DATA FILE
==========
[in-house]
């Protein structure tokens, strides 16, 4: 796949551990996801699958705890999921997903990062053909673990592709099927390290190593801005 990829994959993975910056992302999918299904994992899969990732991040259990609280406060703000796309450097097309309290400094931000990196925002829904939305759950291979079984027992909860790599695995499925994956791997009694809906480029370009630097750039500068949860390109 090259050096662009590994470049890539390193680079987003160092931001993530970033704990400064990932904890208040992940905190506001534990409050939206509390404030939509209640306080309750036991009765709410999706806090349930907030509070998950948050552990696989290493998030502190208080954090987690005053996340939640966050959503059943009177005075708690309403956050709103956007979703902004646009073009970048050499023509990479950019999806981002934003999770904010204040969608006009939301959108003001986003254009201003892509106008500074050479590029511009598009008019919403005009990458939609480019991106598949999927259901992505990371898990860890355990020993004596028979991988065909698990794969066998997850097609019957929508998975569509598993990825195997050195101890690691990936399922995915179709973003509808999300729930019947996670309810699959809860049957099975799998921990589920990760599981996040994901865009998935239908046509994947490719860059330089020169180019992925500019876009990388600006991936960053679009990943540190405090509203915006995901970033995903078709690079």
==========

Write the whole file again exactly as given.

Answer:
[in-house]
């Protein structure tokens, strides 16, 4: 796949551990996801699958705890999921997903990062053909673990592709099927390290190593801005 990829994959993975910056992302999918299904994992899969990732991040259990609280406060703000796309450097097309309290400094931000990196925002829904939305759950291979079984027992909860790599695995499925994956791997009694809906480029370009630097750039500068949860390109 090259050096662009590994470049890539390193680079987003160092931001993530970033704990400064990932904890208040992940905190506001534990409050939206509390404030939509209640306080309750036991009765709410999706806090349930907030509070998950948050552990696989290493998030502190208080954090987690005053996340939640966050959503059943009177005075708690309403956050709103956007979703902004646009073009970048050499023509990479950019999806981002934003999770904010204040969608006009939301959108003001986003254009201003892509106008500074050479590029511009598009008019919403005009990458939609480019991106598949999927259901992505990371898990860890355990020993004596028979991988065909698990794969066998997850097609019957929508998975569509598993990825195997050195101890690691990936399922995915179709973003509808999300729930019947996670309810699959809860049957099975799998921990589920990760599981996040994901865009998935239908046509994947490719860059330089020169180019992925500019876009990388600006991936960053679009990943540190405090509203915006995901970033995903078709690079």